Protect the Nest: COVID-19 Response at Otterbein
(Archived August 24, 2023)
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Through the patience and vigilance of our students, faculty, and staff, we have kept the number of COVID-19 cases at Otterbein far below the regional and national trends since the start of the pandemic.
The health and safety of our community has always been Otterbein’s highest priority. The Protect the Nest advisory team was established in mid-May of 2020 to monitor, advise, and guide the campus safely through the changing circumstances created by the pandemic. The team continues to develop protocols for students, faculty, and staff to keep campus safe for classes and operations in alignment with directives and recommendations from the Centers for Disease Control and Prevention (CDC), State of Ohio Department of Health’s Responsible Restart Ohio: Higher Education Minimum Operating Standards and Recommended Best Practices, Franklin County Public Health, and Occupational Safety and Health Administration (OSHA).
The guidelines we have developed are specific to instructional, work, residential, and social spaces. We remain responsive to public health orders and committed to the safety and wellness of our Cardinal Community. If you have questions or need additional information, please contact the COVID Support Team at firstname.lastname@example.org.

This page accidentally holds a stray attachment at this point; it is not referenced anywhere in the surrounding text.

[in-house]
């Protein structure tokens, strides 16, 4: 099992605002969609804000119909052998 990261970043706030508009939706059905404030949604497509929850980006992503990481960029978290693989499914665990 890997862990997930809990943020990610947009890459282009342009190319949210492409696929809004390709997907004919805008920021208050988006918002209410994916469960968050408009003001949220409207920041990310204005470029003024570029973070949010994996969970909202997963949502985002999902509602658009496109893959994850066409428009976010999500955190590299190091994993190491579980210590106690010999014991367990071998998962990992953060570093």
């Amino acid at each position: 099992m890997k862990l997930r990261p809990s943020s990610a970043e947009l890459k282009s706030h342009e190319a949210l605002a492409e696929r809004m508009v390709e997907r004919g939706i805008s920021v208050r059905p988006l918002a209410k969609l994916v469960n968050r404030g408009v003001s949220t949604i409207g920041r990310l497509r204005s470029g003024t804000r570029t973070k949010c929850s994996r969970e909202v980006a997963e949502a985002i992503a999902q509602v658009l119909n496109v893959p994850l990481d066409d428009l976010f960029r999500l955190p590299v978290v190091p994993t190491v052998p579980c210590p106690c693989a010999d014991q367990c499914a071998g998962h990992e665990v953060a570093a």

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UPDATE: MARCH 13, 2023
The federal government plans to end the national COVID-19 emergency declarations on May 11. Public health officials are transitioning into treating COVID as an endemic illness, which means that people will continue to be infected and become ill, but in relatively stable numbers. Other examples of endemic illnesses are influenza (flu), bronchitis, and the common cold.
In consultation with our partners at Franklin County Public Health (FCPH), we have decided to end our COVID–specific protocols on May 11, 2023.
Current COVID-19 Health and Safety Protocols
Otterbein is a mask-optional campus. This means masks are optional for all individuals on campus, regardless of vaccination status. While individuals are no longer required to wear masks on campus, they are welcome to wear one if they choose. Otterbein is a mask-friendly campus. We support those who choose to continue to wear a mask or need to wear a mask due to health concerns.
If you are sick, do not come to campus. Perform a daily self-assessment and if you are not feeling well, stay at home and call your doctor if necessary.
Stay Up-to-Date on Your COVID-19 Boosters and Annual Flu Shot
Public health officials are recommending that Americans stay up-to-date on COVID boosters and get their annual flu shots. You can get your COVID booster or flu shot at your primary care provider, health clinics, or most pharmacies. You can find the websites, addresses, and phone numbers of local medical providers, clinics, and pharmacies here. Call ahead.
COVID boosters offer broader protection against subvariants and increase waning immunity in those who have already been vaccinated.
Why should I get boosted?